UBC Theses and Dissertations
Rational self-directed hypnotherapy : a therapeutic intervention for major depression McBride, Maureen L.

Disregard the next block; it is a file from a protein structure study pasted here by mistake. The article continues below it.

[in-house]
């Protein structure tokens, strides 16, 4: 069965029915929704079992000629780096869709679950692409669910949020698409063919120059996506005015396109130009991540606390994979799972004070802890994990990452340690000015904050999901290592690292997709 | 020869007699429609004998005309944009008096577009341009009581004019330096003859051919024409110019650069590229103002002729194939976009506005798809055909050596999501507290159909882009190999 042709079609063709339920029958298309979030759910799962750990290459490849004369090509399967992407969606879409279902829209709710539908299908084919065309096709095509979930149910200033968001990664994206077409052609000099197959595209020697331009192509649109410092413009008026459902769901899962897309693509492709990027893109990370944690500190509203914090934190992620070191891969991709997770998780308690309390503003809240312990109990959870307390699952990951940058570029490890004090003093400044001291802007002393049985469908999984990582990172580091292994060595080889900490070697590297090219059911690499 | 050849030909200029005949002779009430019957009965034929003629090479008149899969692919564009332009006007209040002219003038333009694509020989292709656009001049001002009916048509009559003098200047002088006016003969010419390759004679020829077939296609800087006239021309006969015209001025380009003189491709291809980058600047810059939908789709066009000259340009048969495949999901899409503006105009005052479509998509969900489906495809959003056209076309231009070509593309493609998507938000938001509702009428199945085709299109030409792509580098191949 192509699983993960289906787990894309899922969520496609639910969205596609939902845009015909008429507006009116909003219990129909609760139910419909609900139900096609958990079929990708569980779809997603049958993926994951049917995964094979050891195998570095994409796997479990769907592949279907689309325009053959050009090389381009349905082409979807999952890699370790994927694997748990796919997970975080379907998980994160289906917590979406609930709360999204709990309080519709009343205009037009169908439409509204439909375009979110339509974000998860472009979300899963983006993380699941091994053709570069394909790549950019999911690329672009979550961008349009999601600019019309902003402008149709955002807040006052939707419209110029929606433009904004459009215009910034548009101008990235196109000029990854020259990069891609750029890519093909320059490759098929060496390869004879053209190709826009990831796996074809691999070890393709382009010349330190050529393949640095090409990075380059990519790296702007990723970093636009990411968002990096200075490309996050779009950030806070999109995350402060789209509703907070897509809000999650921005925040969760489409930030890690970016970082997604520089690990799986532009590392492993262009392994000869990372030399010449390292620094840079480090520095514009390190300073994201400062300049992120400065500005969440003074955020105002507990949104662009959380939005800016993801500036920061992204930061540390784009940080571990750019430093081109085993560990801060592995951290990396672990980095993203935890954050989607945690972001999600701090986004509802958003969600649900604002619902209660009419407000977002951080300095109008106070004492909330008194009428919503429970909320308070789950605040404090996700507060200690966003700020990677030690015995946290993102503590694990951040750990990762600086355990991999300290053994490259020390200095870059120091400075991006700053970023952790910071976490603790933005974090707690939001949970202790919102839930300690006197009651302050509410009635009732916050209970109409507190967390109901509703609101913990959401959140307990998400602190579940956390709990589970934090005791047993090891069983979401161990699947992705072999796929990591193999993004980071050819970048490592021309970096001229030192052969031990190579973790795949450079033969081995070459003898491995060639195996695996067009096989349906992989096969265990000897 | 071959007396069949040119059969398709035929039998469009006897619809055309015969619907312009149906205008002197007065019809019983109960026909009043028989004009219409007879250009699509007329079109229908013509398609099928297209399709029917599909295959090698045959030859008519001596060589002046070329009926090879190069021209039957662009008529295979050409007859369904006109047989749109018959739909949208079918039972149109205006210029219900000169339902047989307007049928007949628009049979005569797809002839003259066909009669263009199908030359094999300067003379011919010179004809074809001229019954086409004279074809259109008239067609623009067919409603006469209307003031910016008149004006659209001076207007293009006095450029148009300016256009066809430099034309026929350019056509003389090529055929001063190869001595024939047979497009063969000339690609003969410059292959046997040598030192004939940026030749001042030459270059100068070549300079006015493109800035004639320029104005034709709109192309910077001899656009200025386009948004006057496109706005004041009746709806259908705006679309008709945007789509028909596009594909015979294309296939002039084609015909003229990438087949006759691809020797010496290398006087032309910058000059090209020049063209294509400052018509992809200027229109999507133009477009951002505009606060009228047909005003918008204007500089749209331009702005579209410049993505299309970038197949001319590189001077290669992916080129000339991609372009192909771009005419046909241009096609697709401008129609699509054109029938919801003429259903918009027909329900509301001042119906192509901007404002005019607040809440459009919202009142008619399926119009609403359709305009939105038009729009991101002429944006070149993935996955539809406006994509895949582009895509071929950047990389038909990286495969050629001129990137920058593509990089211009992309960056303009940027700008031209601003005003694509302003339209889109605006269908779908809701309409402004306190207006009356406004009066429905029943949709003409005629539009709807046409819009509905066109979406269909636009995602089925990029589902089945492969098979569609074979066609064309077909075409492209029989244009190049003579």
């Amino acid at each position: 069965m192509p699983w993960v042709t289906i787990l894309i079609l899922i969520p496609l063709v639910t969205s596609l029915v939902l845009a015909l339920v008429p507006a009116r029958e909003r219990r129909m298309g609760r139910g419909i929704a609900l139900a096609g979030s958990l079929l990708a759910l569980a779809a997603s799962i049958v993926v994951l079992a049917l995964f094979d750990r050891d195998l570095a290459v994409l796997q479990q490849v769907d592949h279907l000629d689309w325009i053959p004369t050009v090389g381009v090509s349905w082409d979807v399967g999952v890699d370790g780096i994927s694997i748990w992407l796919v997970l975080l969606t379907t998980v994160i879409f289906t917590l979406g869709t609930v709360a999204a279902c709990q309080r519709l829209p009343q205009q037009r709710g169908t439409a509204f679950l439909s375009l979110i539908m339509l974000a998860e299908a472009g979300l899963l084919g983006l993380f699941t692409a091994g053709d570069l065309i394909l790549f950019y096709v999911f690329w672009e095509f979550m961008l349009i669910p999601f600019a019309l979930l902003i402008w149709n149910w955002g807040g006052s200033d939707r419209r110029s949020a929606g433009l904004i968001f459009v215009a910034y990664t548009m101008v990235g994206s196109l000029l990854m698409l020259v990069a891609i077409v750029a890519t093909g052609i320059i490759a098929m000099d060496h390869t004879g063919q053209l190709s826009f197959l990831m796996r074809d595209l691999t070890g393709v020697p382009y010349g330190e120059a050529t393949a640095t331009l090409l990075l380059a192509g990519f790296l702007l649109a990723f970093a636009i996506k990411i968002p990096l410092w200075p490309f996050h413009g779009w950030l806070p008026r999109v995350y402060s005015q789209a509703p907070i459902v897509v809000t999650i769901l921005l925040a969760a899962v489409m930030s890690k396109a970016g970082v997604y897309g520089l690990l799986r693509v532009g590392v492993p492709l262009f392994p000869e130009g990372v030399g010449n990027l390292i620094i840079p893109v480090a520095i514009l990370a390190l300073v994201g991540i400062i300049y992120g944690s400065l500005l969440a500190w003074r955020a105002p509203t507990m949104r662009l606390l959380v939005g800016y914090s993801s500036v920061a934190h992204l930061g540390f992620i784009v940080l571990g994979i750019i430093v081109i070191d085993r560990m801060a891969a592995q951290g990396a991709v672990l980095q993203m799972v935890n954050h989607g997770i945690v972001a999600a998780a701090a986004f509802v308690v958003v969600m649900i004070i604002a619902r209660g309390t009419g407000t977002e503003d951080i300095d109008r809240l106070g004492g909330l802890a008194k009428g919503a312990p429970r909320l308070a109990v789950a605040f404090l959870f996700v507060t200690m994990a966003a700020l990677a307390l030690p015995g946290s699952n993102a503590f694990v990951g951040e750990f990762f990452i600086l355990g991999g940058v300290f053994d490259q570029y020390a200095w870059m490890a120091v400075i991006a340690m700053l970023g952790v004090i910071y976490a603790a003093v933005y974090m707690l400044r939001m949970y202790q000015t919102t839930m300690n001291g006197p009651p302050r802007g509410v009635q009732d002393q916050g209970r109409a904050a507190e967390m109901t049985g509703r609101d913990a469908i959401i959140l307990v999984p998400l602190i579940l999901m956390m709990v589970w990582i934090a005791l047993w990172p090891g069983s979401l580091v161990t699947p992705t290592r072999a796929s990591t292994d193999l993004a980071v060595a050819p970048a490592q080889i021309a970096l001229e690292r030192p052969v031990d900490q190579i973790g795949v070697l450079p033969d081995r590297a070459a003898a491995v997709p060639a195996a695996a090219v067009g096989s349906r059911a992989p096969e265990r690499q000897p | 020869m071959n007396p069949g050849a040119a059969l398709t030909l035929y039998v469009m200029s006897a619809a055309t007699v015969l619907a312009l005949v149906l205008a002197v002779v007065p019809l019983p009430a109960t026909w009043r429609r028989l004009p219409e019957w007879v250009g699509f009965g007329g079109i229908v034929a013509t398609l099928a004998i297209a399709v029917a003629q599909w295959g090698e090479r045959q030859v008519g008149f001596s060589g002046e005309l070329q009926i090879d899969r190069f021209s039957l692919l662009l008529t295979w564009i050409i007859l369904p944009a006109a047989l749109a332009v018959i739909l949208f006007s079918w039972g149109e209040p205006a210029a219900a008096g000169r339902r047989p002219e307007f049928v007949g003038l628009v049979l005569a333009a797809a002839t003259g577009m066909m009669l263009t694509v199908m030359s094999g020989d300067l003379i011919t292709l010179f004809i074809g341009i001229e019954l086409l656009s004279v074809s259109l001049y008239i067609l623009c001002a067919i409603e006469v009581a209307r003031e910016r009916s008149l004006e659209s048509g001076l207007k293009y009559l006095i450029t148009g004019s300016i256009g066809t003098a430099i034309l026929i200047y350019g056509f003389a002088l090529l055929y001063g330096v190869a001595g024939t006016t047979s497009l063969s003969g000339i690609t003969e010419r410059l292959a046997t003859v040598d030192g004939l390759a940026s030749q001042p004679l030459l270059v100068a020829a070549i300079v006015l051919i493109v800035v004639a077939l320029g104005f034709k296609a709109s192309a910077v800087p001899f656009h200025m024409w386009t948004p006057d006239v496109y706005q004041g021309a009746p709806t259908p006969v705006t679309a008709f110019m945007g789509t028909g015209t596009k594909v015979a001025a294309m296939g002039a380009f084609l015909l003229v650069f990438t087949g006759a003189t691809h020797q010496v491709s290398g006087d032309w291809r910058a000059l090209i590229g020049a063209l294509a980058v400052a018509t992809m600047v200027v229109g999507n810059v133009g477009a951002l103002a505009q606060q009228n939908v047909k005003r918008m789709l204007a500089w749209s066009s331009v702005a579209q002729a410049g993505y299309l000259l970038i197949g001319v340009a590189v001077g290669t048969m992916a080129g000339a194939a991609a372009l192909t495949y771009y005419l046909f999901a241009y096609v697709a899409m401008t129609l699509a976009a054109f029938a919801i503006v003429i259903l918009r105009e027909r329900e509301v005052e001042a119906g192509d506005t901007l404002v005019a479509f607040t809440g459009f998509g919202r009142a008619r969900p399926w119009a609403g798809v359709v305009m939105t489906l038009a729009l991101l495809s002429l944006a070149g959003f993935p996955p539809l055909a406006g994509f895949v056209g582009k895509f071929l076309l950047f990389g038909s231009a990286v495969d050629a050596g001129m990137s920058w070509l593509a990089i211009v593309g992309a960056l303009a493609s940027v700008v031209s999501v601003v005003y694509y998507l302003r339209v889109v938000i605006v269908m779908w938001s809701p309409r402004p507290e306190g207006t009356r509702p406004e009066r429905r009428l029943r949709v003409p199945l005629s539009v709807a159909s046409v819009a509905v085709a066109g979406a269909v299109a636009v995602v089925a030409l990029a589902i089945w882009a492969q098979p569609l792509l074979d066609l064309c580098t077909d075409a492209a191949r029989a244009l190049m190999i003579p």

The efficacy of a rational hypnotherapeutic intervention for unipolar major depression is the focus of this study. Based on a single subject research design, the participant was asked to complete pre-therapy, during and post-therapy assessments of depression, anger and dysfunctional attitudes. Pre-therapy testing, to collect a baseline measure, was conducted two weeks prior to therapy, and therapy lasted 12 weeks. Post-therapy measures were taken one week after therapy, and a follow-up assessment was done six months post therapy. The intervention was comprised of progressive relaxation, guided imagery, and cognitive restructuring and behavioral rehearsal based on the A-B-C-D-E paradigm. The participant examined his self-defeating or irrational thoughts in critical incidents and his subjective emotional and behavioral reactions. He was then asked to substitute his own more rational thoughts in the same situation. Post-therapy results from the assessment devices and self-reports demonstrated significant improvement in all areas. Following the rational hypnotherapeutic intervention, the participant showed decreased symptoms of depression, decreased dysfunctional attitudes and decreased anger and irritation. He also reported subjective feelings of emotional well-being. This improvement was maintained in the six-month follow-up. Rational Self-Directed Hypnotherapy is shown to be an effective, relatively short term intervention that encourages the client to play an active role in finding new ways to successfully deal with problems, and accept control over his/her own life.
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